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Superbugs Likely To Be Defeated With Blue Light

A breakthrough of sorts was obtained by researchers in the fight against superbugs through the use of blue light. Researchers from Purdue University in West Lafayette, IN, and Boston University in Massachusetts analyzed the capabilities of blue light and printed their results in the journal ‘Advanced Science’.

The studies focused more on antibiotic-resisting bacteria namely the Staphylococcus aureus (MRSA), which was resistant to methicillin. Severe infections of this pathogen caused fatal consequences.

On analysis, researchers discovered that a golden pigment contained in the pathogen and called staphyloxanthin (STX) acted as the protective shield of the bacteria from the ‘neutrophils’ attackers. No drug was effective in destroying this pigment and consequently the bacteria.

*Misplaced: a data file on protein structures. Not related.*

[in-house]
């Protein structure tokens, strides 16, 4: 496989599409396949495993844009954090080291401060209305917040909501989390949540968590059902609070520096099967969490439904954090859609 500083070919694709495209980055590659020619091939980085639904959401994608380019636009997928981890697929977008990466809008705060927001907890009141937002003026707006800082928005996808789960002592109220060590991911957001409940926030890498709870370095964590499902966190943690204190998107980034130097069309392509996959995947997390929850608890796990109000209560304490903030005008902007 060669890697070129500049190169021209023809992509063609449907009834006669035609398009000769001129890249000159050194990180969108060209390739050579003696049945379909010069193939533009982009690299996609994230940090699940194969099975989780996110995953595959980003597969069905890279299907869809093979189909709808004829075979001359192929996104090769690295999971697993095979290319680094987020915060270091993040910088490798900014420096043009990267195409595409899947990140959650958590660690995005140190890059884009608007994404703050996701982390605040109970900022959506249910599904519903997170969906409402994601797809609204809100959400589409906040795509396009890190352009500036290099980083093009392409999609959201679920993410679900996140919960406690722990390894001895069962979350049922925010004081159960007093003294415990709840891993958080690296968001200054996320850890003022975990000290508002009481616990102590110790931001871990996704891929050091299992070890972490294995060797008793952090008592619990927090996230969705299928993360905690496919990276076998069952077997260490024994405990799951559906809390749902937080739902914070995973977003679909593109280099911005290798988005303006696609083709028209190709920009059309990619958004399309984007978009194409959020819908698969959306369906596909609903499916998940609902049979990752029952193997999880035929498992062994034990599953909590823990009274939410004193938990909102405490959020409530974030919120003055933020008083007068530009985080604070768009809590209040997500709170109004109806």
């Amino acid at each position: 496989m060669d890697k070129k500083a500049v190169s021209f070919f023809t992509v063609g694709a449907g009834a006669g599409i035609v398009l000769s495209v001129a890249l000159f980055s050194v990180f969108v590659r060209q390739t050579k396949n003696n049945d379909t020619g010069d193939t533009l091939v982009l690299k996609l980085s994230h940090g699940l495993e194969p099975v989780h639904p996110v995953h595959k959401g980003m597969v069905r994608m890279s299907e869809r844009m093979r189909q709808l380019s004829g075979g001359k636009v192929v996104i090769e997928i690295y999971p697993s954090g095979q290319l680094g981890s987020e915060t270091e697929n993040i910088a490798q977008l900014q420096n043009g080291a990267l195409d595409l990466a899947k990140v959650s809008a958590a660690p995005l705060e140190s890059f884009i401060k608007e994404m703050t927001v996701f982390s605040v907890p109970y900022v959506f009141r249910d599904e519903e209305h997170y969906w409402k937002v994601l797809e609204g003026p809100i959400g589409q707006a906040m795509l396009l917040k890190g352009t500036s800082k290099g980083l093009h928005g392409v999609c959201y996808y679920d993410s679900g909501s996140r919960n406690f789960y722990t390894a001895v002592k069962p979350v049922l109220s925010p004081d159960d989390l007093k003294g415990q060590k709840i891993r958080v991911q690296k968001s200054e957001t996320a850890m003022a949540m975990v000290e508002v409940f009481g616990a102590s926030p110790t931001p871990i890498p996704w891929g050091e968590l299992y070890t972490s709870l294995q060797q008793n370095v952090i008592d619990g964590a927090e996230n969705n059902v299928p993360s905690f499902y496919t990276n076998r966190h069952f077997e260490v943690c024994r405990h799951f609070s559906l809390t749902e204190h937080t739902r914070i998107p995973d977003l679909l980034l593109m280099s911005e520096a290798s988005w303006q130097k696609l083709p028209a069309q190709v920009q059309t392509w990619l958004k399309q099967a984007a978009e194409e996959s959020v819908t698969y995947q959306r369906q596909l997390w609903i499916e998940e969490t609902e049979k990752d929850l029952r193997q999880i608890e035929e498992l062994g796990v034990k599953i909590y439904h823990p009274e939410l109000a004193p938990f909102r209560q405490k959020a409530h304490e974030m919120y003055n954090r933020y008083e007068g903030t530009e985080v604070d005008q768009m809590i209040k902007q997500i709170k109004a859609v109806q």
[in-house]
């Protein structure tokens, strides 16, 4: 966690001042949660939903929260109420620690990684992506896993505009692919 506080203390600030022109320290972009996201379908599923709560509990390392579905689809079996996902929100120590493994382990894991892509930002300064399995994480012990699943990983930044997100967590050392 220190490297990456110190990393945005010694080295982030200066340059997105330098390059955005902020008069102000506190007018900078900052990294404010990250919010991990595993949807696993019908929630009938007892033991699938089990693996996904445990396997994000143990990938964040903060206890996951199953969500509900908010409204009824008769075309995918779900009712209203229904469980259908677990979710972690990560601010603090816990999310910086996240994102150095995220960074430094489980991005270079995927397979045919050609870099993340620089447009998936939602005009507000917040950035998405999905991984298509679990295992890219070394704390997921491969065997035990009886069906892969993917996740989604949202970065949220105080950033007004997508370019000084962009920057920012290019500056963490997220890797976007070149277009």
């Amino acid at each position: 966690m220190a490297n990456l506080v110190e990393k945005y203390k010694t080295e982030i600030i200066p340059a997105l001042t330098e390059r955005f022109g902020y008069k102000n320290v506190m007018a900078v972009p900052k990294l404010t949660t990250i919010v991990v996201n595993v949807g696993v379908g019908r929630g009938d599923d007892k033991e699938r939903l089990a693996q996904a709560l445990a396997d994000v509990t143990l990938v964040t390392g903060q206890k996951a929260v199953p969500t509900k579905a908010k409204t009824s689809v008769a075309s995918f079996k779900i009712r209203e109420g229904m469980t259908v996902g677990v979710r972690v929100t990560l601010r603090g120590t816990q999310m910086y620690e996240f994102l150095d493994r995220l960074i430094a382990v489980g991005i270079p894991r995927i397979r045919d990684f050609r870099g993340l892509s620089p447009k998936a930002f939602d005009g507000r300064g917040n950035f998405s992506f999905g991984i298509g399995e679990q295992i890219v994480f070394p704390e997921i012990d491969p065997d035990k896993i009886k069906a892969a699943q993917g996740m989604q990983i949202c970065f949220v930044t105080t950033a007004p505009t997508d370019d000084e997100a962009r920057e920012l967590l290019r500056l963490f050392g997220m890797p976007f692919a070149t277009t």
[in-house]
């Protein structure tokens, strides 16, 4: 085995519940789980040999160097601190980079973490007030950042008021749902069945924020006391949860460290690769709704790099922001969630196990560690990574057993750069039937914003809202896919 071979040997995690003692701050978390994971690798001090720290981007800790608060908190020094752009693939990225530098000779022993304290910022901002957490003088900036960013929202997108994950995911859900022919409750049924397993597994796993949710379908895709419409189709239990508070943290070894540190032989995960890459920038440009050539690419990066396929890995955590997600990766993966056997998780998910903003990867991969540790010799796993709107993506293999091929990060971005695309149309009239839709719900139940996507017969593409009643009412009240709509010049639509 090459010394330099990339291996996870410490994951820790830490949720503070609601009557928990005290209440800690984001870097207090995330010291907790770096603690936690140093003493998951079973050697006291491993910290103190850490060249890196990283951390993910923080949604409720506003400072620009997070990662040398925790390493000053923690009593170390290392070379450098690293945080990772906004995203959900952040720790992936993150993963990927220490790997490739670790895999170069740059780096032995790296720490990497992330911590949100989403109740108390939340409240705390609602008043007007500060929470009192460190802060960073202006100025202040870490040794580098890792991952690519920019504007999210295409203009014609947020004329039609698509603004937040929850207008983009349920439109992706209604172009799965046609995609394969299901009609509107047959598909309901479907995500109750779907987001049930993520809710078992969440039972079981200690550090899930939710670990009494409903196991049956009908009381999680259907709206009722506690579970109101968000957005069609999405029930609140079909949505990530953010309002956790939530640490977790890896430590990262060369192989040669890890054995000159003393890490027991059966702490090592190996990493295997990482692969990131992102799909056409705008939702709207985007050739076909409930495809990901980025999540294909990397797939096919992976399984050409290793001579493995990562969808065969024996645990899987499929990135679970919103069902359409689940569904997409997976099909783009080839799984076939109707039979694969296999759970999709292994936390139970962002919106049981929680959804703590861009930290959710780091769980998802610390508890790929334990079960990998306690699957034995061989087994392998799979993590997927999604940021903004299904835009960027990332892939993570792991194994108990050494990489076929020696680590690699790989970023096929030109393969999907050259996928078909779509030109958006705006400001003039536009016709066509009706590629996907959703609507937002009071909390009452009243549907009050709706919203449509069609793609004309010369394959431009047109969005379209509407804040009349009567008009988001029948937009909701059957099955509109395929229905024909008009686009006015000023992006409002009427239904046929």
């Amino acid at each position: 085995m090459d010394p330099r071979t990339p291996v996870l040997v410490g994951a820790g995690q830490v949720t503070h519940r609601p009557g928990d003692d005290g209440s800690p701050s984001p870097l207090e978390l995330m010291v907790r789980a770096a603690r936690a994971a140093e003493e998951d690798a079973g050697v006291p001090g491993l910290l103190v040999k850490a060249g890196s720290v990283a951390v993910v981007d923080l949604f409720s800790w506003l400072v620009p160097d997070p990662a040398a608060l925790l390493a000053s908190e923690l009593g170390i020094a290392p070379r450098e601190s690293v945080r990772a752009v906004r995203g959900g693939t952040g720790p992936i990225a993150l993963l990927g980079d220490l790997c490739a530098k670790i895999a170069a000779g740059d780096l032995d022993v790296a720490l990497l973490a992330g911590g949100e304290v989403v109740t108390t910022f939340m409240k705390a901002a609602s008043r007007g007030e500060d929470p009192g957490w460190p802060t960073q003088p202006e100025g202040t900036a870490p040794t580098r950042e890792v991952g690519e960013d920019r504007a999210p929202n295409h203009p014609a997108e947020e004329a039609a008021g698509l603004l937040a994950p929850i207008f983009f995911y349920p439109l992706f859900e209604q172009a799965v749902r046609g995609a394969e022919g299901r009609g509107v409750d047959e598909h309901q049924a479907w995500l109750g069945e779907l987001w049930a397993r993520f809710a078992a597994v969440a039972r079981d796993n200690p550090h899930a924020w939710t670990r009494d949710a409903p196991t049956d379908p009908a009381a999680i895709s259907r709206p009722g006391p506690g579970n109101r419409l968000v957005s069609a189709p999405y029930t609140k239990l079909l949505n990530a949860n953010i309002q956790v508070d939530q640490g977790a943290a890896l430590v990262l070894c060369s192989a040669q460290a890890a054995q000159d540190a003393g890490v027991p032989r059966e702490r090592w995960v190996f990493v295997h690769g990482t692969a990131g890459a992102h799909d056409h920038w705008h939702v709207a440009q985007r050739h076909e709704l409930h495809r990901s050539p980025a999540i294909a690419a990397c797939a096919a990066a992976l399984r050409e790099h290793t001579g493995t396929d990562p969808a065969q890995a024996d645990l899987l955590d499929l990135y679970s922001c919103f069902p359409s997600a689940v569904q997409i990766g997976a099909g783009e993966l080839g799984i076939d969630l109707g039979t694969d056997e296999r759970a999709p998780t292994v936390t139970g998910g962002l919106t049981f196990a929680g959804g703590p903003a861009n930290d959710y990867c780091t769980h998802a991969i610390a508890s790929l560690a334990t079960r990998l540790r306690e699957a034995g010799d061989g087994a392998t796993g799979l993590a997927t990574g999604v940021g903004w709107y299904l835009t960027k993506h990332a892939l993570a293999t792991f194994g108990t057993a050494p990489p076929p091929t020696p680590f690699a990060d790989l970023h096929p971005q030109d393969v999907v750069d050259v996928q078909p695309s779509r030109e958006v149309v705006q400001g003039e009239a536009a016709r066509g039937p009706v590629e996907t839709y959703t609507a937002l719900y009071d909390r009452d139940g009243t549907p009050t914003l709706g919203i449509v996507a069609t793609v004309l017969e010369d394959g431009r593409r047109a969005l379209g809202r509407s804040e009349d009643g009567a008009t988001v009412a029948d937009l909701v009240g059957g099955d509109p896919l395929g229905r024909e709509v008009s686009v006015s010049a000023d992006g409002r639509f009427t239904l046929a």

The researches came across a method by chance which helped in destroying the bacteria. They found that photo-bleaching MRSA through blue light was successful in breaking down STX. The technique increased the permeability of the bacterium’s membrane which made it more vulnerable to even comparatively milder antiseptics like hydrogen peroxide.

The approach of using blue light was tested in varied settings including MRSA-ridden immune cells, cultured bacteria, two wound infected mice models and biofilms of S. aureus. The tool was simple to use and very handy and in future could be easily carried around. The tool was successful in treating any MRSA ridden superficial wound which otherwise were tough to be treated.

The tool offered a ray of hope to the researchers for treating other forms of antibiotic resistant bacteria as according to them pigmentation was characteristic to varied pathogenic microbes.

However, there is still a long way to go before the tool can be used in human settings. Nevertheless if the tool does offer a side-effect free solution for treating humans as proved in the future human trials then it would be a revolutionary step forward in the medical fraternity’s battle against superbugs.